The holiday season signals giving and gratitude. Since President Abraham Lincoln proclaimed the first Thanksgiving holiday in 1863, we’ve gathered ‘round a feast of plenty celebrating bountiful harvests and living in America. Today, science has added delicious dressing to the meat of history by fleshing out what we know about the power of thankfulness.
We’ve learned that expressing gratitude can be good for your mental, physical, social, and economic health. When gratitude is put into words, it can be good for the giver, the receiver, and for your brain! Expressing gratitude makes people feel valued; it helps us form and maintain relationships; and it builds strong communities.
Since thankfulness boosts positive emotions, it improves healthy brain chemistry. Grateful people take better care of themselves, too. Focusing on gratitude leads to more happiness, better sleep, less stress and depression, improved self-esteem, increased generosity, and more loving feelings between people. Grateful people are even more likely to reach their goals. So to help keep your brain healthy, express gratitude!
My decades of devouring evolving neuroscience convince me that we have more reasons for optimism than ever before. Some of these new research findings are exhilarating! For example, Richard Davidson, founder of the Center for Healthy Minds at University of Wisconsin-Madison, found that meditation is associated with increased thickness in the left prefrontal cortex, the part of your brain associated with happy emotions. In his book Authentic Happiness, psychologist Martin Seligman describes the positive effects of a gratitude exercise carried out by Steve Toepfer, associate professor in Human Development and Family Studies at Kent State University. Toepfer found that large increases in happiness endured as long as a month for people who made a “gratitude visit” that included writing, delivering, and reading a personal letter of thanks.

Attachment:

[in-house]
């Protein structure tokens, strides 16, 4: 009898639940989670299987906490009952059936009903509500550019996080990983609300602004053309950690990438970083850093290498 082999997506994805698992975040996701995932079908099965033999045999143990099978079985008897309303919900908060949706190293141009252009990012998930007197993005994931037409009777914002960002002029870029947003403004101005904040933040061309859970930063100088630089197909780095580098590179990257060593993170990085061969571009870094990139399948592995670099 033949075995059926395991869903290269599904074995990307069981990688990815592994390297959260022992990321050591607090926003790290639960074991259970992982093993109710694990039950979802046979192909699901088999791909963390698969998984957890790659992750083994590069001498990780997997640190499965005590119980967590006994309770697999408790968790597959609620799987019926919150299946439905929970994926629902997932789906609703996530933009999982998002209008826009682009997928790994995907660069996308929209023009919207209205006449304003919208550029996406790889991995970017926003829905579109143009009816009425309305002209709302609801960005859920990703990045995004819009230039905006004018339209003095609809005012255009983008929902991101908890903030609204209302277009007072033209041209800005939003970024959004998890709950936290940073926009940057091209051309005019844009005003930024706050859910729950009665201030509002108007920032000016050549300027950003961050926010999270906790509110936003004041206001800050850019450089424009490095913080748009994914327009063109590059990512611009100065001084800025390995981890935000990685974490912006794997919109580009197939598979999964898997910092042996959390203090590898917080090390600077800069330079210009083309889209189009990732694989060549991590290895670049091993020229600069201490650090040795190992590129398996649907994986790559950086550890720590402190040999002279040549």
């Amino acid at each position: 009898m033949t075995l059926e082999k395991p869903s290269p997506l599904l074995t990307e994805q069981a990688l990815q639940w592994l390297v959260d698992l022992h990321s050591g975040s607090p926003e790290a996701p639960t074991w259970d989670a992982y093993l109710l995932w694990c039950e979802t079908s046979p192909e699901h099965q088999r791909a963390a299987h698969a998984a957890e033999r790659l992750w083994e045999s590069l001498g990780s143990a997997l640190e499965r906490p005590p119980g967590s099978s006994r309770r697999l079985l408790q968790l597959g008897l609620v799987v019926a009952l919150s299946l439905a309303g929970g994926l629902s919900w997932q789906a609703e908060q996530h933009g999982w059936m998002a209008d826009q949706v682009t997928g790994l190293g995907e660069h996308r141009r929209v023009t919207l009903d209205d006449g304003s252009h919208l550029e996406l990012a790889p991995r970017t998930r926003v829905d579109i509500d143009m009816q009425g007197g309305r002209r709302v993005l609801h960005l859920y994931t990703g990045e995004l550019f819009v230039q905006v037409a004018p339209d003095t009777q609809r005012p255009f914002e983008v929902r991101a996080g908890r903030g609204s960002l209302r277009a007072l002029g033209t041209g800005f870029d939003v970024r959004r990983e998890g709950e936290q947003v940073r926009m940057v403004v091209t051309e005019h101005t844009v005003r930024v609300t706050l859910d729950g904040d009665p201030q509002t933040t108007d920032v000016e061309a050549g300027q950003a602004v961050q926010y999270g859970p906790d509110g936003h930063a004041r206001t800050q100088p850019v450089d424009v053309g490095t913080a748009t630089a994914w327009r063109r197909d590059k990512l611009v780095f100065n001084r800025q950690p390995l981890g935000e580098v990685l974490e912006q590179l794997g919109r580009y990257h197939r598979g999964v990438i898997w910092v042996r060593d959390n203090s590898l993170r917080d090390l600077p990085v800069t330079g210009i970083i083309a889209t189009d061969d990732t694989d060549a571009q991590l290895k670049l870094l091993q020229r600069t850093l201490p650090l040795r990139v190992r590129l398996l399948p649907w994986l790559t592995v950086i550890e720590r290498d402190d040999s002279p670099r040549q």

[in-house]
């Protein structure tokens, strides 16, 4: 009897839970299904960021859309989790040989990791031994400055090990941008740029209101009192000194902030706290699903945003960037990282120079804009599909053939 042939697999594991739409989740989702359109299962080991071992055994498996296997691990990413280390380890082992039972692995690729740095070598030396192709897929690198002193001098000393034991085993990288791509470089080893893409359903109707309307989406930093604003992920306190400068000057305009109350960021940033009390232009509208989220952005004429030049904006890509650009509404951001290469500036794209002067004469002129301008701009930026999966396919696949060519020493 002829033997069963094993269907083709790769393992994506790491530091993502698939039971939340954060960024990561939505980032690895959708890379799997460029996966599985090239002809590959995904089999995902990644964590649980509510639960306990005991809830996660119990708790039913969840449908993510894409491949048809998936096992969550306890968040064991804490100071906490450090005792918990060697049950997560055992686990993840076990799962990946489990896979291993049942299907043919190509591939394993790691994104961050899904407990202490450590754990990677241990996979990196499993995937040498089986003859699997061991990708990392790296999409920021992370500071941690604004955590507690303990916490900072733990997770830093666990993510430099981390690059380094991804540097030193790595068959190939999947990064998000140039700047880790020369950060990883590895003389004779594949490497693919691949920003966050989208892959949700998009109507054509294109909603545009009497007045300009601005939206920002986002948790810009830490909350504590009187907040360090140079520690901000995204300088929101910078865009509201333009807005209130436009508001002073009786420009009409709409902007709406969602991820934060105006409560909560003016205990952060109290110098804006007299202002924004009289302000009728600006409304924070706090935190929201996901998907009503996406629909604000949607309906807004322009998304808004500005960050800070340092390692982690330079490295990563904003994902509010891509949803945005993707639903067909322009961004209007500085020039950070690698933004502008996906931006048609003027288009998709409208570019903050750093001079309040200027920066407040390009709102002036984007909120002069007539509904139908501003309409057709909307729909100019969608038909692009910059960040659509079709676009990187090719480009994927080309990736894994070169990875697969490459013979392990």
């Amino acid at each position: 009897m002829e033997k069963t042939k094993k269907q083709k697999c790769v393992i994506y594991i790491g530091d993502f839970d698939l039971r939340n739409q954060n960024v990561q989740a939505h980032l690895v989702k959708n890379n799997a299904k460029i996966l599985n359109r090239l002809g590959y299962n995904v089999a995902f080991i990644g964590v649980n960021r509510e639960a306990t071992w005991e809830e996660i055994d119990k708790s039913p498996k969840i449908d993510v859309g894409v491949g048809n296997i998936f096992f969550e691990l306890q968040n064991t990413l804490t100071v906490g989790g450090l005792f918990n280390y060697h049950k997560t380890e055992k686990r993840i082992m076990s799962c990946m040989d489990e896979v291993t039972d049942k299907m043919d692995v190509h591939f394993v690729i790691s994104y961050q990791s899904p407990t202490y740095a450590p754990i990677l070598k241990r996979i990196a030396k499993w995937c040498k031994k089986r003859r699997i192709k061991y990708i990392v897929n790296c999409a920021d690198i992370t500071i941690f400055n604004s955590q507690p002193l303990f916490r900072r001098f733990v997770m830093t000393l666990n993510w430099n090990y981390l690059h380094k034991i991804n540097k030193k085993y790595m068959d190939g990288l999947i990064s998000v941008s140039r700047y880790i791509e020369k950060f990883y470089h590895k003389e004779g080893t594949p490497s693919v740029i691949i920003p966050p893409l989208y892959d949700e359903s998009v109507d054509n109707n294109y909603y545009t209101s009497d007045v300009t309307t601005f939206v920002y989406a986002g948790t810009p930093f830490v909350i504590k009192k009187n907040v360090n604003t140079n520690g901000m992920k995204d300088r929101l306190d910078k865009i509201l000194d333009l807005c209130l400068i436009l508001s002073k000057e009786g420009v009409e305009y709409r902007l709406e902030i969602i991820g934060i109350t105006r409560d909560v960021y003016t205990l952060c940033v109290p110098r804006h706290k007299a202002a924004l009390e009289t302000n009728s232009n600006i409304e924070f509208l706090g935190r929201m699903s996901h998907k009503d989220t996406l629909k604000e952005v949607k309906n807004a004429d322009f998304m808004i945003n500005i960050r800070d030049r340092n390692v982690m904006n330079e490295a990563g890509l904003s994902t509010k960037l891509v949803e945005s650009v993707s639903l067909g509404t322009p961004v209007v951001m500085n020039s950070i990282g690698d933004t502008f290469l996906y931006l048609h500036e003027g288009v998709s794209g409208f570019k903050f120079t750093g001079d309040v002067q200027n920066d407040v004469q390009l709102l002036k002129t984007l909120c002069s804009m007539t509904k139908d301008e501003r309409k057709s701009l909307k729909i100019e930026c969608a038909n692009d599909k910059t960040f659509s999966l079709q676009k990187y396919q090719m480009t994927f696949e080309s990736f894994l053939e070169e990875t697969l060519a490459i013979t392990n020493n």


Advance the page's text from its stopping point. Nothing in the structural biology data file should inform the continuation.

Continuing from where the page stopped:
That research moved me because a gift from my brother decades earlier changed my entire life. Visiting home from the Navy, my brother Charles asked about my school applications. When I told him I hadn’t applied because I had no money, he said, “Tell me how much it will cost for the three years of training and I will send the money.” His generosity paved a path that helped me earn several degrees, circle the globe, and pursue my mission to empower the gifted who have a track record of service above self. Many years later, reading the laminated copy of my gratitude letter to him still brings tears of thankfulness.
Expressing gratitude might be the best gift you give yourself and others. Make regular gratitude visits, and you could create an endless cycle of happiness for brain health.
- List individuals that you want to thank for what they’ve done.
- Write a letter to one of them about their helpfulness. Invoke all your emotions.
- Without telling them why, ask the person out for coffee or tea.
- Then read your letter to them with full expression of all your feelings.
- Accept all their emotions in response.
- Leave your Gratitude Letter with them.
Dr. Joyce Shaffer is founder and managing partner in Ideal Aging and a clinical associate professor in the Department of Psychiatry and Behavioral Sciences at the University of Washington. As a psychologist and nurse, she has served as an expert for court systems since 1982, and she is the author of several books on her passion for enhancing brain power. Nothing in her column is intended as health care advice.